3N Plus

Brenda Laurel
Computers as Theatre – Second Edition

Side Bar page 83

At first, we thought simply to build a game […] But as we began conceptualizing the game, we realized that we were actually building a world; material in that particular game arose from construction about the environment and characters that was larger than the content of the game itself.

Laurel’s report suggests to me that world and narratives and games arise from acts of narration which are ways of constructing.

Narrativity -- Narration -- World, Game or Narrative
Narrativity = Potential
Narration = Production
World, Game, Narrative = Product

Decoupling narration from narrative (discourse still gives rise to story but it also can result in world or game) … narrativity is the potential for formulating sequences from semiotic material (it need not be verbal); narration is the production of sequences and their recombination; narrative, world and game are products of acts of narration (thought through an expansive notion of manipulating sequences). This conceptualizing of the relations build upon earlier efforts.

And so for day 2835

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A found poem from the stuck-together words




Sarah Dowling
“Everyone Sleep”

And so for day 3172

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“Well, it was my fault,” explained Wilfred again. “I was looking for gold and I got stuck. Mr Apple had to rescue me and then we got lost. And Mr Apple’s leg hurt so much, we had to come back on the raft.”

“Did you find any gold?” interrupted Primrose.

“No, only this silly old dust,” said Wilfred, pulling the boat out of his pocket. Flax and Lily gasped.

“Wilfred! That’s not dust. That’s Grandpa Blackthorn’s lichen. It’s very rare. You are clever! Wherever did you find it?”

Jill Barklem
“The High Hills”
The Complete Brambly Hedge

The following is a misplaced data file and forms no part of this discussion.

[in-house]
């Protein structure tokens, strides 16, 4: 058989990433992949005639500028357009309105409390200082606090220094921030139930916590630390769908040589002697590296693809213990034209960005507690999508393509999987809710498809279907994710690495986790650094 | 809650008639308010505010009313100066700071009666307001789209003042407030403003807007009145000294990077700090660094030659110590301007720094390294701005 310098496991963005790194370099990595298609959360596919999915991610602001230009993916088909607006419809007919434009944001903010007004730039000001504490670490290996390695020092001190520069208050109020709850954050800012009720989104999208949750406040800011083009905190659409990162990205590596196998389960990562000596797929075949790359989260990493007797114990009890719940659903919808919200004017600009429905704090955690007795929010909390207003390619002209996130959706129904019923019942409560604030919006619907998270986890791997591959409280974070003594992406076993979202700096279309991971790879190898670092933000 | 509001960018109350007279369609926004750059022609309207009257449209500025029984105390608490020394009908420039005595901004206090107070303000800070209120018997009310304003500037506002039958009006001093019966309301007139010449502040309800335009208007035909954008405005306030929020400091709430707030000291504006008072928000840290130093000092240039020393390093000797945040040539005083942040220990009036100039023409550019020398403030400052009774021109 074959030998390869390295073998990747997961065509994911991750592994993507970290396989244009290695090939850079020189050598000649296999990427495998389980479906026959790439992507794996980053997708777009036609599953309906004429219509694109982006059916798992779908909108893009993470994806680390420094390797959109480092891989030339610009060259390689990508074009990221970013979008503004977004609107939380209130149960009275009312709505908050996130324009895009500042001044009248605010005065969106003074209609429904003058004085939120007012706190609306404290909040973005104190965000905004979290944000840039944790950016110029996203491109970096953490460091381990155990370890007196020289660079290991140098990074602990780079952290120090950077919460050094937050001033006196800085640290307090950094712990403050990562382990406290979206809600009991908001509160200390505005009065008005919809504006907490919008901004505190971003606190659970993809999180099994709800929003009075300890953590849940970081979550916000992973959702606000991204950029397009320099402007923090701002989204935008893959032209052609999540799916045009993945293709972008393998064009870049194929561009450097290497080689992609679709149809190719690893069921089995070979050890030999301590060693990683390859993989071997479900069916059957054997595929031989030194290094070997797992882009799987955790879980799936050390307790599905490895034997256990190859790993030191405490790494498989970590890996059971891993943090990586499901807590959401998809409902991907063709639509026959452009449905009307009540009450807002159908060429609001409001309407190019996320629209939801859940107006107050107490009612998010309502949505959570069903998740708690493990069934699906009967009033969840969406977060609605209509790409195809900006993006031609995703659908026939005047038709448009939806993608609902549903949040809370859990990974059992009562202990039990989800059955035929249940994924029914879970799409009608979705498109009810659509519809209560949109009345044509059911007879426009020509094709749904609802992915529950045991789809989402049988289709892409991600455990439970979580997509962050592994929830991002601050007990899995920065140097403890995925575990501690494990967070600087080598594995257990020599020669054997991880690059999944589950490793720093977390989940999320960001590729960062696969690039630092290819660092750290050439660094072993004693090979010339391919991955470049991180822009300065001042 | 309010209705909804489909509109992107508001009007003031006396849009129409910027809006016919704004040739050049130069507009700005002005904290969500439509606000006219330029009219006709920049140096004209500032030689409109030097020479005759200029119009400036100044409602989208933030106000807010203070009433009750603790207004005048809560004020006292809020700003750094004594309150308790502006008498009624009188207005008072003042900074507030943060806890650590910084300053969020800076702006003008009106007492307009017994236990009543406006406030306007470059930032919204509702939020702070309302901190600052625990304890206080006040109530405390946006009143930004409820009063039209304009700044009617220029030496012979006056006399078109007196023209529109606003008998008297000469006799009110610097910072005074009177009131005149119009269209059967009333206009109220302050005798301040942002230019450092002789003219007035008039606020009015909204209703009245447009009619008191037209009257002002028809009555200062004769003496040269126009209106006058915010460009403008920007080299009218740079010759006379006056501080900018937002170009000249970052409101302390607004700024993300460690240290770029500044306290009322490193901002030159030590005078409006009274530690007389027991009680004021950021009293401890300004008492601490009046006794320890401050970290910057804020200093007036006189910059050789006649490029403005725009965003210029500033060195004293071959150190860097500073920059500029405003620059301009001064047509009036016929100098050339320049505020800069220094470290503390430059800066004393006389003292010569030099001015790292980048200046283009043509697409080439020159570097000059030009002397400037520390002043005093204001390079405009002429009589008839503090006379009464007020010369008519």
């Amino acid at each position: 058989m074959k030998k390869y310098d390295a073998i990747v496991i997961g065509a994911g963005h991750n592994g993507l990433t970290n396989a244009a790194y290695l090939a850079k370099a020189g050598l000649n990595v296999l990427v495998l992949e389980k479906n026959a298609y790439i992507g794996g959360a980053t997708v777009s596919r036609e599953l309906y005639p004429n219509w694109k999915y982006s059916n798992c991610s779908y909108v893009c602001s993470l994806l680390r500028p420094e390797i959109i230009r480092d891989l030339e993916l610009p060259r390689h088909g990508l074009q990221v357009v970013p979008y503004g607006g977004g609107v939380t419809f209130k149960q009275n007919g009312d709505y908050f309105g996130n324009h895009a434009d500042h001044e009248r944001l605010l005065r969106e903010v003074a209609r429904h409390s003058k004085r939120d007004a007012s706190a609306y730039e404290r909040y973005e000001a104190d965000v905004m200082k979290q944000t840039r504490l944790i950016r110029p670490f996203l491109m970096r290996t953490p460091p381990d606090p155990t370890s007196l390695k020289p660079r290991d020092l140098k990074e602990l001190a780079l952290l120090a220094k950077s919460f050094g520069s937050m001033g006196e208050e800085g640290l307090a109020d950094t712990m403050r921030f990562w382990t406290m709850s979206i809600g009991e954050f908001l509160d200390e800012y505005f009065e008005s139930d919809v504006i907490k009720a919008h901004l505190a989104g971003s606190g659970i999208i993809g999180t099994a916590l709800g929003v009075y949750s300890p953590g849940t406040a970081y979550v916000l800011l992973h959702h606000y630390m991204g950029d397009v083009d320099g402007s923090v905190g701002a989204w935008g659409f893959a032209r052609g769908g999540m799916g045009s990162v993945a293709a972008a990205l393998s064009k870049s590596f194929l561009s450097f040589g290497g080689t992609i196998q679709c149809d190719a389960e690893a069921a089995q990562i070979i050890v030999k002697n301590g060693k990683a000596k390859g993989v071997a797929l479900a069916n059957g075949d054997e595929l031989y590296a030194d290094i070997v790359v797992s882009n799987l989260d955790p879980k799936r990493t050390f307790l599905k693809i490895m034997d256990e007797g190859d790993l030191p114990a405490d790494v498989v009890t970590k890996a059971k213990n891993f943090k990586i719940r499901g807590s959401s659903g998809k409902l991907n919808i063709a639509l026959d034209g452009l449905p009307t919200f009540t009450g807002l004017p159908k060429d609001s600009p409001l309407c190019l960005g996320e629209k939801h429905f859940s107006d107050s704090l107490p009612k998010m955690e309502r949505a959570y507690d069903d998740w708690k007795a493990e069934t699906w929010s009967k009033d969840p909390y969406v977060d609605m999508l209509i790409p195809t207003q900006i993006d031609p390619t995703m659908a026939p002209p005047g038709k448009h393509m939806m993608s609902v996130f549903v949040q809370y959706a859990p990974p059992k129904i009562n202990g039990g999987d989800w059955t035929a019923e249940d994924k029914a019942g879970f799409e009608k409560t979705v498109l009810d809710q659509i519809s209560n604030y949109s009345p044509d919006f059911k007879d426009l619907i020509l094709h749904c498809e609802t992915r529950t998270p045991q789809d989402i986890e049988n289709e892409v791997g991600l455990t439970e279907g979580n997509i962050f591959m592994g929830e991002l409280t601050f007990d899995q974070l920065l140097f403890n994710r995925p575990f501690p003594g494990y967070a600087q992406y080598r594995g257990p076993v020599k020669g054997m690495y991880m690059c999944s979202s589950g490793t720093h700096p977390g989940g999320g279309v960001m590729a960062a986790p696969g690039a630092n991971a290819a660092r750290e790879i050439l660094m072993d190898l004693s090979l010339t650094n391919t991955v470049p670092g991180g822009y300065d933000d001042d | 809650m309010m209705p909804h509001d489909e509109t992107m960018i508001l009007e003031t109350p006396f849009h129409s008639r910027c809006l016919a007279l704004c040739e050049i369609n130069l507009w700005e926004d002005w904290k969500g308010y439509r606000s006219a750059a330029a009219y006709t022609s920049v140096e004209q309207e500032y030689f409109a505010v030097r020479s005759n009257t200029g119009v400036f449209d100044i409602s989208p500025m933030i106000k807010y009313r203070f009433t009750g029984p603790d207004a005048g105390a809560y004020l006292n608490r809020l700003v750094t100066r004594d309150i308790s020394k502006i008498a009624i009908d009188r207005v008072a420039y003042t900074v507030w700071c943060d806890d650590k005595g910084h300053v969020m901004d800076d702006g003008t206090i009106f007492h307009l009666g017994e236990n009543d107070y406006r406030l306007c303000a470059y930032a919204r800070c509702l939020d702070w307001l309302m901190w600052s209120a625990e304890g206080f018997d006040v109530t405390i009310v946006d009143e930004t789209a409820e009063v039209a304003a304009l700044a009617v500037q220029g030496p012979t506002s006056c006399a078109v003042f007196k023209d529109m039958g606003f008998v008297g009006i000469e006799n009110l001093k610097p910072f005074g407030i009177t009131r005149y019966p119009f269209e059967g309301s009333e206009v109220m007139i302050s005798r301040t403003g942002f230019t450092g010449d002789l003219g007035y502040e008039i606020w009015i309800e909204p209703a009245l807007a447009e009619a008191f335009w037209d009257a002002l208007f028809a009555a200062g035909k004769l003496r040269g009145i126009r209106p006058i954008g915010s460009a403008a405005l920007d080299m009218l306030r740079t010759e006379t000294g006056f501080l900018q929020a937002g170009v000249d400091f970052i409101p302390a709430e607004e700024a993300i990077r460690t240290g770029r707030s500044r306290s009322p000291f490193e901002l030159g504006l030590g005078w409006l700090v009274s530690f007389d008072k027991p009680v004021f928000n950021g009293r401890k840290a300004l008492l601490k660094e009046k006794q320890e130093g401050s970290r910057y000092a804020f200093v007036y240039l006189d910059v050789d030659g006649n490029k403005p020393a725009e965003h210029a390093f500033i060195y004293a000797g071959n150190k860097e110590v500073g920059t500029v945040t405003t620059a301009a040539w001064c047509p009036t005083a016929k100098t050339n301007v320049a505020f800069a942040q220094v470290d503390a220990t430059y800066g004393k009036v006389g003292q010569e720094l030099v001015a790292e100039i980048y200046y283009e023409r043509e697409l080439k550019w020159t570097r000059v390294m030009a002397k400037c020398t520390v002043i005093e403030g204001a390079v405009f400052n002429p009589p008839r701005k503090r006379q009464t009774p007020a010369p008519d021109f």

And so for day 3171

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Three Words As Found Poem

[a motif, a bead]

[here lifted as a short found poem:]

       stone swan sycamore

Roxanna Bennett

And so for day 3170

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Kiwi Conceit

John Barton
“Shopping at Capers”

eggs blown sky-high past
the azure and broken open

distillate halves
of the heart laid bare, yes

and yes, tart cabochons
of peridot icing my tongue.

Because before me is a Canadian gay poet, I keep thinking that the egg and the jewel metaphors, these baroque descriptions, are reminiscent of euphemisms for male anatomy.

And so for day 3169

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Q + A

From the middle to the end of the poem:

What is to be?
It is to bear a name.
What is to die?
It is to be name only.
What is to ask?
It is to find an answer.
What is to answer?
Is it to find a question?

Laura Riding
“As Many Questions as Answers”

And so for day 3168

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The Abode of Two Bodies

Jean-François Lyotard
The Postmodern Explained

Oriented to the world within and without:

[Claude] Lefort [in an article about the novel 1984*] uses the name of the body to designate the two entities Merleau-Ponty tried to consider together in The Visible and the Invisible: the knot that ties the sentient to the sensible, the chiasm of sensibility, the phenomenological body; and the hidden, singular organization of space-time, the phantasm, the psychoanalytic body. The body that is joined to the world, of which it is a part, which it composes and which composes it; and the body that removes itself from the world into the darkness ow what it has lost, there to come alive.

*Lefort, Claude. “The Interposed Body.” Writing, the Political Test. Durham, NC: Duke University Press, 2000.

And so for day 3167

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Phoebe Wang
Waking Occupations

the chartreuse smear of lichen

And so for day 3166

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Blade in the Sky

Douglas Chambers
Trinity Review
January 1982

The rain falls in screes, a crow
Sickles the hills; the goats move
Toward the hedgerow.

Meteorological movements of beasts.

And so for day 3165

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Sewing by Scent & Sleep

Patrick Phillips
“Work-Clothes Quilt”
Elegy for a Broken Machine

no matter how brown
with his sweat, or stiff with his blisters,
or blooming his roses
of pine sap, and gear grease, and blood—


she stands by the bed
and breathes his last scent,

then wraps herself
in it and sleeps.

And so for day 3164

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Maurice Merleau-Ponty
The World of Perception

From the introduction by Thomas Baldwin

[…] perception is the capacity whereby there is a world it cannot be just another fact within the world. […] our perceived world is structured by a plurality of overlapping perspectives within which different aspects are somehow seen together, as aspects of just one world.

And so for day 3163

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